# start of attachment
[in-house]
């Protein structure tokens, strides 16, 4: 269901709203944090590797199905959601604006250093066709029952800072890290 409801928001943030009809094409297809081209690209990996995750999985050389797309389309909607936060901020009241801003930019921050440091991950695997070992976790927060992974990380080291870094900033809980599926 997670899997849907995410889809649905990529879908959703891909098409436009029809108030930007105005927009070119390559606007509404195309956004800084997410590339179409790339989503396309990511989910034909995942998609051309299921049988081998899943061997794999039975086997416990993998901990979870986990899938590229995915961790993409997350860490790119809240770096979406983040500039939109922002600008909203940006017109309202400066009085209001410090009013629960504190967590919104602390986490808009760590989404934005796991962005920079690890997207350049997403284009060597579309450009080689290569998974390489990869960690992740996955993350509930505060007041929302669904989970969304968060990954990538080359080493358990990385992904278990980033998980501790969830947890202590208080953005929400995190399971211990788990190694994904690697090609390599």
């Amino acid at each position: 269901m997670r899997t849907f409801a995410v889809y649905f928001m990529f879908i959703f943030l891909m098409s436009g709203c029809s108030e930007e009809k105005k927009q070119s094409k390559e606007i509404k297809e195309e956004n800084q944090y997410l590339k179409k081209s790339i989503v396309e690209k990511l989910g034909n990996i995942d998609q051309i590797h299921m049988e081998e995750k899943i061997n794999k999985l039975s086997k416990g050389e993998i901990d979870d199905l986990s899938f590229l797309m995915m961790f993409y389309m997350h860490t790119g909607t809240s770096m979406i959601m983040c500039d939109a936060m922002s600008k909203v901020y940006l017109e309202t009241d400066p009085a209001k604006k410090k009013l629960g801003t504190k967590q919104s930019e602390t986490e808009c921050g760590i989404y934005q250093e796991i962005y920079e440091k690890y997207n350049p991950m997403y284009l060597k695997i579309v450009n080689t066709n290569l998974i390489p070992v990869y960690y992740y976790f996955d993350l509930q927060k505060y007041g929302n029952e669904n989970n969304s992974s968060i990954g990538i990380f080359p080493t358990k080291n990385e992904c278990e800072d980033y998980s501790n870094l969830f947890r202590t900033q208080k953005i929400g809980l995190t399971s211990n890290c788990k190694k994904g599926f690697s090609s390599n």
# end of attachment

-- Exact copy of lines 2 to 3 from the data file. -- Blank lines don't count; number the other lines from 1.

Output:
């Protein structure tokens, strides 16, 4: 269901709203944090590797199905959601604006250093066709029952800072890290 409801928001943030009809094409297809081209690209990996995750999985050389797309389309909607936060901020009241801003930019921050440091991950695997070992976790927060992974990380080291870094900033809980599926 997670899997849907995410889809649905990529879908959703891909098409436009029809108030930007105005927009070119390559606007509404195309956004800084997410590339179409790339989503396309990511989910034909995942998609051309299921049988081998899943061997794999039975086997416990993998901990979870986990899938590229995915961790993409997350860490790119809240770096979406983040500039939109922002600008909203940006017109309202400066009085209001410090009013629960504190967590919104602390986490808009760590989404934005796991962005920079690890997207350049997403284009060597579309450009080689290569998974390489990869960690992740996955993350509930505060007041929302669904989970969304968060990954990538080359080493358990990385992904278990980033998980501790969830947890202590208080953005929400995190399971211990788990190694994904690697090609390599």
């Amino acid at each position: 269901m997670r899997t849907f409801a995410v889809y649905f928001m990529f879908i959703f943030l891909m098409s436009g709203c029809s108030e930007e009809k105005k927009q070119s094409k390559e606007i509404k297809e195309e956004n800084q944090y997410l590339k179409k081209s790339i989503v396309e690209k990511l989910g034909n990996i995942d998609q051309i590797h299921m049988e081998e995750k899943i061997n794999k999985l039975s086997k416990g050389e993998i901990d979870d199905l986990s899938f590229l797309m995915m961790f993409y389309m997350h860490t790119g909607t809240s770096m979406i959601m983040c500039d939109a936060m922002s600008k909203v901020y940006l017109e309202t009241d400066p009085a209001k604006k410090k009013l629960g801003t504190k967590q919104s930019e602390t986490e808009c921050g760590i989404y934005q250093e796991i962005y920079e440091k690890y997207n350049p991950m997403y284009l060597k695997i579309v450009n080689t066709n290569l998974i390489p070992v990869y960690y992740y976790f996955d993350l509930q927060k505060y007041g929302n029952e669904n989970n969304s992974s968060i990954g990538i990380f080359p080493t358990k080291n990385e992904c278990e800072d980033y998980s501790n870094l969830f947890r202590t900033q208080k953005i929400g809980l995190t399971s211990n890290c788990k190694k994904g599926f690697s090609s390599n």